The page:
Montgomery County Public Schools’ new social studies framework will expose fourth- and fifth-graders to more American history — particularly Black history — at a younger age.
The new curriculum will incorporate anti-bias and anti-racist content and local history about Montgomery County, according to Tracy Oliver-Gary, the district’s social studies supervisor. It was presented to the county school board this week andreceived unanimous approval.
“The goal is that students should be able to see themselves in the curriculum,” Oliver-Gary said.
Montgomery County’s revisions to its history curriculum follow changes made by the state education board. The state board regularly reviews the curriculums it distributes to school districts, like its sex education framework. But Montgomery — Maryland’s largest school district, with roughly 159,000 students — is also changing its curriculum as a part of an anti-racist audit launched earlier this year.
Students in upper grades in the school system have pushed for some of the revisions, arguing that students with underrepresented identities don’t see themselves in lessons they learn in the classroom.
“Ever since I can remember, I’ve always learned about White men,” Sia Badri, a rising senior at Wootton High School, told the board this week. “It always made me feel less than, like my life and my identity weren’t significant enough to be shown to my peers or the world.”
She also highlighted how much of the content she learned in the classroom about the civil rights movement has ignored the role Black women played.
“[Badri] raises an important issue of inclusiveness, which is an issue we are constantly striving to achieve,” Board President Brenda Wolff said. She added that she believed the board should look at its curriculums “in terms of inclusiveness in all areas.”
Nationally, education culture wars have led toparents, educators and school board members sparring over how schools teach history.
Montgomery’s new fourth- and fifth-grade history framework was met with little dissent at the meeting this week. The school system is a part of a liberal and racially diverse county, and has traditionally sought to include more approaches to equity and inclusion in its school policies. Black alumnae from one of the school system’s high schools have also pushed for a curriculum revision that highlights the impact of racism.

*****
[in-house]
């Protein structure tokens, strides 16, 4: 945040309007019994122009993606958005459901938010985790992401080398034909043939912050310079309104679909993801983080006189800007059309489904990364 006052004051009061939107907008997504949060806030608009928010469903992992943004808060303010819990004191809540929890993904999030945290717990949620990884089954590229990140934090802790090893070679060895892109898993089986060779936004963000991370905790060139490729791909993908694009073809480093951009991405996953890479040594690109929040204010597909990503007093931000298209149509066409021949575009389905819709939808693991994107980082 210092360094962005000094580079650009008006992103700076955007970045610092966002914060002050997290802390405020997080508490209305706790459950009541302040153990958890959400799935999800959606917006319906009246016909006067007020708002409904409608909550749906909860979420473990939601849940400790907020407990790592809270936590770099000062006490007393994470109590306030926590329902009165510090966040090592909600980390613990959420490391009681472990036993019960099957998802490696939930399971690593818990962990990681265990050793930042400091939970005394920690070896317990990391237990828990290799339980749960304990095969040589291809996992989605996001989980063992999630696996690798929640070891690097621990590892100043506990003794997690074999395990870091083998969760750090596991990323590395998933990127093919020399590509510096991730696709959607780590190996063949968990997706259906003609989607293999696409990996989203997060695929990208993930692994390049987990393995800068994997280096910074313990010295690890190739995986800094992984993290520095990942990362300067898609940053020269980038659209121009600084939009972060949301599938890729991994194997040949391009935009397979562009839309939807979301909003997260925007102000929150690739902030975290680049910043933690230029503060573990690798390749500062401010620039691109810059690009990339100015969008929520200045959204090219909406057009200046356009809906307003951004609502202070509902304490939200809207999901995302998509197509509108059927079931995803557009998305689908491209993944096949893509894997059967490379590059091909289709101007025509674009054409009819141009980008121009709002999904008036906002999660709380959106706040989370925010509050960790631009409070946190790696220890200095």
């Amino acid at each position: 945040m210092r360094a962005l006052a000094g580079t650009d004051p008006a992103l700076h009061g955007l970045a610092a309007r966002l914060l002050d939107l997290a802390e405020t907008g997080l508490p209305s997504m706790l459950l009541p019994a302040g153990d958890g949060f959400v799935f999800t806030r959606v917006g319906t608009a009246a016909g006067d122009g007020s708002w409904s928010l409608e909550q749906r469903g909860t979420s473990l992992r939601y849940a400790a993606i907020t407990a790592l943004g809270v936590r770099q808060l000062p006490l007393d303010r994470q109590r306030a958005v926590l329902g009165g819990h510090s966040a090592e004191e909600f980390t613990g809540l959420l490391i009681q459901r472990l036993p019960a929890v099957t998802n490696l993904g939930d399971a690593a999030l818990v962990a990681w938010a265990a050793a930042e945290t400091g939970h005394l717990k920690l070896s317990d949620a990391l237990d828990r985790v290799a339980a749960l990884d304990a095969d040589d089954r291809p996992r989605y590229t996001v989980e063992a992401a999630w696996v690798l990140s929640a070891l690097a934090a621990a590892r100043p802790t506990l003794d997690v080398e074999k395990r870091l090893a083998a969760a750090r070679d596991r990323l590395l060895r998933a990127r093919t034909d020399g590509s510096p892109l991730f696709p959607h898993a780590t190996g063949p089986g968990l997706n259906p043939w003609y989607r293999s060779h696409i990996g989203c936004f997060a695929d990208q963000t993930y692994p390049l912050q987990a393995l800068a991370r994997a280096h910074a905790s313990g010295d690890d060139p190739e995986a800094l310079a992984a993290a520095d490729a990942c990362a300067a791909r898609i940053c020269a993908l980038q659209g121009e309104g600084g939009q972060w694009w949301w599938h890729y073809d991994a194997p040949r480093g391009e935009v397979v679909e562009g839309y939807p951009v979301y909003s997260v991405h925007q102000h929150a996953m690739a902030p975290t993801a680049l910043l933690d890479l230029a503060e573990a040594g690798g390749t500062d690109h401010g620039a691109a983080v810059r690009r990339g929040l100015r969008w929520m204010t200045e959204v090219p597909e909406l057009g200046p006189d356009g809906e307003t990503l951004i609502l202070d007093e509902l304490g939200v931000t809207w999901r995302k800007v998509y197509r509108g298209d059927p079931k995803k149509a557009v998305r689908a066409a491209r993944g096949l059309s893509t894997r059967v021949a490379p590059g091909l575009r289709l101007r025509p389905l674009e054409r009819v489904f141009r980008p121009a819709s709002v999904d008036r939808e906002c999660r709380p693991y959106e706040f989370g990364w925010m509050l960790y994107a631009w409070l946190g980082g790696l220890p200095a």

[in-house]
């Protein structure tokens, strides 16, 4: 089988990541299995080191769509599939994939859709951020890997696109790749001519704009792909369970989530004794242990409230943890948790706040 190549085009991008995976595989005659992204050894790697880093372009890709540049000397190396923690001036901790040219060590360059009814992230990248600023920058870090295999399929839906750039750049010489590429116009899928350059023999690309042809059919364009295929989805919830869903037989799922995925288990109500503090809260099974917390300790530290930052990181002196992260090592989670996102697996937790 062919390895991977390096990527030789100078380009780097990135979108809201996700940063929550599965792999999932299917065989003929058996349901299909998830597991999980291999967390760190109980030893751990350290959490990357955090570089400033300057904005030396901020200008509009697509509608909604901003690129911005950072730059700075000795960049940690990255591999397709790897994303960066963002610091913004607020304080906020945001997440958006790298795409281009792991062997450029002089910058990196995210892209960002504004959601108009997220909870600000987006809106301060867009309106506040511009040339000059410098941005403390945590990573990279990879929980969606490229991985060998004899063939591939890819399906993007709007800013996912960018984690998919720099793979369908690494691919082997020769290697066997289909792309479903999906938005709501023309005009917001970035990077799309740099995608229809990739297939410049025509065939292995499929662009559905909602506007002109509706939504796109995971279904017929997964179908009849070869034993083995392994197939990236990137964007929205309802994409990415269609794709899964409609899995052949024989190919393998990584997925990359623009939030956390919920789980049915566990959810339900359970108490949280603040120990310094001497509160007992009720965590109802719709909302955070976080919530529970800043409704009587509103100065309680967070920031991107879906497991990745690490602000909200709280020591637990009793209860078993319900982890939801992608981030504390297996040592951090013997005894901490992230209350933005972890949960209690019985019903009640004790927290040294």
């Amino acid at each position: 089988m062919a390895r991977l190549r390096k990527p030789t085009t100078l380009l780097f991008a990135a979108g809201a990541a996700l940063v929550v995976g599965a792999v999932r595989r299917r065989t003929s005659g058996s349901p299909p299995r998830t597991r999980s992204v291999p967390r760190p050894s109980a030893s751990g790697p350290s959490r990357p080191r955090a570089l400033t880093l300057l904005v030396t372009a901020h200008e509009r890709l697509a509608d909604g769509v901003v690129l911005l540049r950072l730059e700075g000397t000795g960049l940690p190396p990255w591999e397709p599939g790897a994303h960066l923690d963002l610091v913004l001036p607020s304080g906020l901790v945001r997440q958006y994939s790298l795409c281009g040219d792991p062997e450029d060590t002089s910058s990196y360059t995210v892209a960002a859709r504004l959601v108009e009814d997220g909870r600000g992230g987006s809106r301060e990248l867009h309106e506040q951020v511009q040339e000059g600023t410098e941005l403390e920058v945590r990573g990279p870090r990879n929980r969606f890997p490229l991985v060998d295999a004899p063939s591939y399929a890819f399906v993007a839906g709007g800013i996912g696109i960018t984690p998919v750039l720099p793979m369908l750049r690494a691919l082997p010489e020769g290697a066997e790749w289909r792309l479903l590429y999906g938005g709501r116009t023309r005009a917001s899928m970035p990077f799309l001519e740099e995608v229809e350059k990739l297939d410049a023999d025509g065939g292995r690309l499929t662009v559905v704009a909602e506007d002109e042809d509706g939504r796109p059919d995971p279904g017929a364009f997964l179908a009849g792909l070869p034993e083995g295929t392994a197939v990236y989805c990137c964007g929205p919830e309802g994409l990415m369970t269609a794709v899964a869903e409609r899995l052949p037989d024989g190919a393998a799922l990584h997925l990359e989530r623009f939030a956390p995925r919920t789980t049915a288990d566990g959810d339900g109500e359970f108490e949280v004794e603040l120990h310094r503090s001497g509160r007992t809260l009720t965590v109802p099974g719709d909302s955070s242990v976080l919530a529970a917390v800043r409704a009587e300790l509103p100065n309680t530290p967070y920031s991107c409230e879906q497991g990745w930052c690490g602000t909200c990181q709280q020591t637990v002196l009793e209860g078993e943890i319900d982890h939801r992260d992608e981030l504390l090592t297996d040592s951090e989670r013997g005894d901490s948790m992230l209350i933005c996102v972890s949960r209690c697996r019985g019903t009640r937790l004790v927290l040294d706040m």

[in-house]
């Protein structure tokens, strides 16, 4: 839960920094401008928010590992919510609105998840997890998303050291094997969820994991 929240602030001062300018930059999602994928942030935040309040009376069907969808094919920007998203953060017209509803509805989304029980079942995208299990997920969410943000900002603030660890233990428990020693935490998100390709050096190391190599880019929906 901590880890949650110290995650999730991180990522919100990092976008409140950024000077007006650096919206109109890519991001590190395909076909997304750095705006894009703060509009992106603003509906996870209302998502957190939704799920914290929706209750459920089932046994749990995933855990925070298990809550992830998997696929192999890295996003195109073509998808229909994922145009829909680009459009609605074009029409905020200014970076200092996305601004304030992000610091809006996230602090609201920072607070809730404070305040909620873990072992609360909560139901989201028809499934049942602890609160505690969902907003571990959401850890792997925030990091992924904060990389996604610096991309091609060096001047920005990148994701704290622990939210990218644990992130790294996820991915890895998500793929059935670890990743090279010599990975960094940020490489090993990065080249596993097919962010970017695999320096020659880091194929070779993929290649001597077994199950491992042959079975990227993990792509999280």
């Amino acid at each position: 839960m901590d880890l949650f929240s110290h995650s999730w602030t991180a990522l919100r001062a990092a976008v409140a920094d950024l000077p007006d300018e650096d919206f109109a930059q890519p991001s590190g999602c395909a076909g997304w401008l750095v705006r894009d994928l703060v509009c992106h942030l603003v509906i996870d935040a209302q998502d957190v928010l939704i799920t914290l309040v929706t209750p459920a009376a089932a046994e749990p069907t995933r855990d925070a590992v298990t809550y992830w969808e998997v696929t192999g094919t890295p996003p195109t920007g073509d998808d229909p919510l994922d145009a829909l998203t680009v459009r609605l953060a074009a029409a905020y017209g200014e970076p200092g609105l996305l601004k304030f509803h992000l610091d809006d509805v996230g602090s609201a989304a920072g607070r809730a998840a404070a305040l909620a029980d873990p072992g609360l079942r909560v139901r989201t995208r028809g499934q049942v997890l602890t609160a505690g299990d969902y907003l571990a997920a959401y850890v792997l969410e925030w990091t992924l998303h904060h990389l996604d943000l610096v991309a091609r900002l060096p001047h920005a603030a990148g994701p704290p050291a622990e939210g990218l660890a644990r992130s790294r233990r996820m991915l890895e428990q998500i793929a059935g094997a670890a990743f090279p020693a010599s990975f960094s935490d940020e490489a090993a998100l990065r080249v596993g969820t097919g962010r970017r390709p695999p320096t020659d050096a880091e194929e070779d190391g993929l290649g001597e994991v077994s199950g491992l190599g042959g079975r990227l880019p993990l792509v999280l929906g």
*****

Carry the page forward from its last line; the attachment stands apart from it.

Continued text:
Hana O’Looney, the student member of the board and a Japanese American student, pointed to her experience learning about internment camps in Advanced Placement U.S. History — a curriculum developed by the College Board. She said the most that internment camps were discussed were as a bullet point in a slide show, though an entire generation of Japanese Americans were affected.
“That’s a concern, and that has a real effect on how students view their own identity, and then move forward and progress in the world,” O’Looney said.
The school system has also made efforts to train educators who want to teach more about Black history. It has produced a voluntary four-part module for educators to improve their understanding of enslavement in the United States, Oliver-Gary said. Over the summer, the school system is partnering with Montgomery Heritage to create field trips to historically Black sites in the county.
“My goal is to have multiple opportunities for teachers to be able to develop their learning, because this is going to be a big lift,” Oliver-Gary said.
Under the previous framework, students began learning about early American history in the fifth grade. When the new curriculum is implemented in the 2023-2024 school year, it will advance those lessons: Fourth-graders will begin learning about early American history, and fifth-graders will begin learning about the U.S. Constitution, ending the year learning about contemporary times.
Other elementarygrade levels will also see revisions, based on the state board’s changes. Second- and third-graders will see the changes in 2024-2025 school year; kindergartners and first-graders, the year after.